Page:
The first stage is a gift, a spiritual high. It’s there to help you experience the goal, the destination. It’s a taste of what you can and hopefully will ultimately accomplish, but it’s not real. It’s given as a gift and is therefore an illusion. It serves only as a guiding force; it cannot compare to the genuine accomplishment of building something yourself. It is therefore taken away to allow for the second and more important stage: building it yourself, undergoing the work required to attain this growth in actuality to work for the perfection that you were shown. A gift isn’t real; something chosen and earned is. We’re in this world to choose, to assert our free will, and to create ourselves. Now that we have tasted the first stage, we know what we’re meant to choose, what we’re meant to build. The third stage is the recreation of the first stage. While it appears to be the same, it’s fundamentally different. It’s real, it’s earned, it’s yours. The first stage was a gift, an illusion; the third is the product born of the effort and time you invested. (These three stages are the secret behind many spiritual concepts: Avraham, Yitzchak, and Yaakov; chessed, din, and tiferes; male, female, and the child created from their bond of oneness.)

 

Yetzias Mitzrayim vs. Matan Torah

Returning to our original discussion, we can now understand why the Jewish People couldn’t go straight from yetzias Mitzrayim to Matan Torah. The first night of Pesach was a spiritual high, a revelation of their ultimate destination, but it was a gift, unearned. They therefore had to go through the challenges of the midbar in order to rebuild and earn that initial stage. Matan Torah was the third stage, the recreation of the first stage, but earned, real. Only then was Klal Yisrael truly able to experience the depth and beauty of their connection and marriage with Hashem.

 

The Light within the Darkness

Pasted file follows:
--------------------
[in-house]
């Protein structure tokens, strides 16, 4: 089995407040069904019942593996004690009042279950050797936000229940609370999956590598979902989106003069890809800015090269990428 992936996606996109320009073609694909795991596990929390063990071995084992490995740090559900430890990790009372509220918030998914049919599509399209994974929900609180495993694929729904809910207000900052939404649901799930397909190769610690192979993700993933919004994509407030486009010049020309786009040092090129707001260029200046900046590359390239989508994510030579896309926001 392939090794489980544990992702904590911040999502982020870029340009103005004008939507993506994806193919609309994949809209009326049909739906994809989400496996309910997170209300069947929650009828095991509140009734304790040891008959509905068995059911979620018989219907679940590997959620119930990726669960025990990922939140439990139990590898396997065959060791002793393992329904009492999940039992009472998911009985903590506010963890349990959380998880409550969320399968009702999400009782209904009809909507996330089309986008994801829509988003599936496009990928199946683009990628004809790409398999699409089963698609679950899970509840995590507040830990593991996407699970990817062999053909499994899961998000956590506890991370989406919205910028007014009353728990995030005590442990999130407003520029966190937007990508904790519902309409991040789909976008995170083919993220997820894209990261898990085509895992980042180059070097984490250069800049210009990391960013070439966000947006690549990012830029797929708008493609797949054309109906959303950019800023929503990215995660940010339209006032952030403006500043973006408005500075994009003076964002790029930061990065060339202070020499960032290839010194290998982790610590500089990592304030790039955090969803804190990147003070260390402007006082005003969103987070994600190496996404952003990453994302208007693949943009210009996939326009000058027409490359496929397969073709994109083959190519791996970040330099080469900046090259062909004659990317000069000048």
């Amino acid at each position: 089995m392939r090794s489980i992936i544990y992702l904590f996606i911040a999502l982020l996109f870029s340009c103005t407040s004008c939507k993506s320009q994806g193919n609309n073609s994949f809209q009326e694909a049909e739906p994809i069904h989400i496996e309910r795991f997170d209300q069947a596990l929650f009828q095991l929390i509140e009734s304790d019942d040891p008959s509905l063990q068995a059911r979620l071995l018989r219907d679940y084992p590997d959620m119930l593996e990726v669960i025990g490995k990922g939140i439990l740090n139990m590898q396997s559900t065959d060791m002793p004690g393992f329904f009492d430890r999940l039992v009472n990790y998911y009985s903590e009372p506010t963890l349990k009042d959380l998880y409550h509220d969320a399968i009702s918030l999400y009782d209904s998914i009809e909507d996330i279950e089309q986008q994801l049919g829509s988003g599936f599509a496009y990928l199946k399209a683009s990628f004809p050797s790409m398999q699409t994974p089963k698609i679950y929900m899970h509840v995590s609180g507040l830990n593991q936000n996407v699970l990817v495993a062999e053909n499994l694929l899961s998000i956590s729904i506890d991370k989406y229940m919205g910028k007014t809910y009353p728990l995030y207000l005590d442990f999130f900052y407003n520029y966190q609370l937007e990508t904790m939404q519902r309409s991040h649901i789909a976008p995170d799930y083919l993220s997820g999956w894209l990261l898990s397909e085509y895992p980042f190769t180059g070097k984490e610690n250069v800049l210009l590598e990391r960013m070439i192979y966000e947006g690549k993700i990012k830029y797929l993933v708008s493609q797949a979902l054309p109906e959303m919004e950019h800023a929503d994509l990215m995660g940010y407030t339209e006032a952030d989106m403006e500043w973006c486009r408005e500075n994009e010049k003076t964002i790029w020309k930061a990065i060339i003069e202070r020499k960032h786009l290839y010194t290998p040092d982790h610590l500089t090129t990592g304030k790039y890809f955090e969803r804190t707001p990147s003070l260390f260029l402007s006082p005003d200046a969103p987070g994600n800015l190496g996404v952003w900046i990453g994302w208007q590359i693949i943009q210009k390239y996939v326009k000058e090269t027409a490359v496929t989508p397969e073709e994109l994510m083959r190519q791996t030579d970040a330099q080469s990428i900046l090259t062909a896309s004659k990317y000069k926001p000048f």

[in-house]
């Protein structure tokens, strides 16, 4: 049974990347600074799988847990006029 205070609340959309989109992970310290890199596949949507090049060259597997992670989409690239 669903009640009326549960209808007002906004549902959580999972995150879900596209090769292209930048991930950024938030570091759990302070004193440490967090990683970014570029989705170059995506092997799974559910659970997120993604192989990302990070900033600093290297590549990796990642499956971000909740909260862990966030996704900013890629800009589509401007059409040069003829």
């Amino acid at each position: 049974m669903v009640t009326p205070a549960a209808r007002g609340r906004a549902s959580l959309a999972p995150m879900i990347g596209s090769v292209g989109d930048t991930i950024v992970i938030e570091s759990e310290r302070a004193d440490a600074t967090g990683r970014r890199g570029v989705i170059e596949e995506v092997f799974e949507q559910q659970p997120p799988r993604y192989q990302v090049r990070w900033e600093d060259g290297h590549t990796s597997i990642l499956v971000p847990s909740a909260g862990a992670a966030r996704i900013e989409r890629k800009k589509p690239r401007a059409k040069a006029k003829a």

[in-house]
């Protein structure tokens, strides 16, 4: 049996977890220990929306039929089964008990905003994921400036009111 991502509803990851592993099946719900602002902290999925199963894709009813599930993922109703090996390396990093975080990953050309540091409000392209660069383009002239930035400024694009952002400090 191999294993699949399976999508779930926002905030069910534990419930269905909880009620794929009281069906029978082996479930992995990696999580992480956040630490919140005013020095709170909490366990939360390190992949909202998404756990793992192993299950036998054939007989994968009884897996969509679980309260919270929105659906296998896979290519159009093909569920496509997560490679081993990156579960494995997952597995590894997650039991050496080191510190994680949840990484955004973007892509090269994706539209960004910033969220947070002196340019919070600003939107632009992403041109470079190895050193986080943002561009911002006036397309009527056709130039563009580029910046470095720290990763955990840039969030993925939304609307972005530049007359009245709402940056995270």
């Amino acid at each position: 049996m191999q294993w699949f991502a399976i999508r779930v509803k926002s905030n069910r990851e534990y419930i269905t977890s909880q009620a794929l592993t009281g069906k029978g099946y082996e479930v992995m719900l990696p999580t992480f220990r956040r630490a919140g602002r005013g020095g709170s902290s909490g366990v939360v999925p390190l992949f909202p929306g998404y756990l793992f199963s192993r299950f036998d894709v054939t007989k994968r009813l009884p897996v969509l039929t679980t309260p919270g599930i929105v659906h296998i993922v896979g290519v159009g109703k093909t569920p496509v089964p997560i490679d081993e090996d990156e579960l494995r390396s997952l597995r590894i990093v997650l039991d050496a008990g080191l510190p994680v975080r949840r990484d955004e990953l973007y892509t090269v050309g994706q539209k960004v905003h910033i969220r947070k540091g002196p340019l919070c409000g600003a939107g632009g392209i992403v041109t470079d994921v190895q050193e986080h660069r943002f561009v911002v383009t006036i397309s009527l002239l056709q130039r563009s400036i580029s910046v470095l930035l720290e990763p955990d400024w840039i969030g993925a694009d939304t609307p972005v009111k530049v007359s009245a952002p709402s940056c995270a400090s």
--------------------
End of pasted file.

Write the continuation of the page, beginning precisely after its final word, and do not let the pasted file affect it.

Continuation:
This is the process of life. Inspiration, followed by hardship and difficulty, often to the point that you can hardly remember that initial stage of excitement. The Rambam compares this experience to a man lost in the darkness of night, in the midst of a thunderstorm (Moreh Nevuchim, introduction 7). Unable to see his hand in front of his face, he has no idea where to go. Suddenly, there’s a flash of lightning and he sees the path home, clear as day. A second later the lightning fades and he’s left with only the memory of clarity to guide him back home. The lightning represents flashes of inspiration in a challenging and confusing world. The darkened path represents the difficult journey we must take to recreate that initial stage of inspiration. We must hold on to those flashes of lightning, understand our goal and destination, and then recreate that light within the darkness. One day you will once again experience the clarity of that light. Except this time, it will be real, earned, never again fading away.

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Rabbi Shmuel Reichman is the author of the bestselling book, “The Journey to Your Ultimate Self,” which serves as an inspiring gateway into deeper Jewish thought. He is an educator and speaker who has lectured internationally on topics of Torah thought, Jewish medical ethics, psychology, and leadership. He is also the founder and CEO of Self-Mastery Academy, the transformative online self-development course based on the principles of high-performance psychology and Torah. After obtaining his BA from Yeshiva University, he received Semicha from Yeshiva University’s RIETS, a master’s degree in education from Azrieli Graduate School, and a master’s degree in Jewish Thought from Bernard Revel Graduate School. He then spent a year studying at Harvard as an Ivy Plus Scholar. He currently lives in Chicago with his wife and son where he is pursuing a PhD at the University of Chicago. To invite Rabbi Reichman to speak in your community or to enjoy more of his deep and inspiring content, visit his website: ShmuelReichman.com.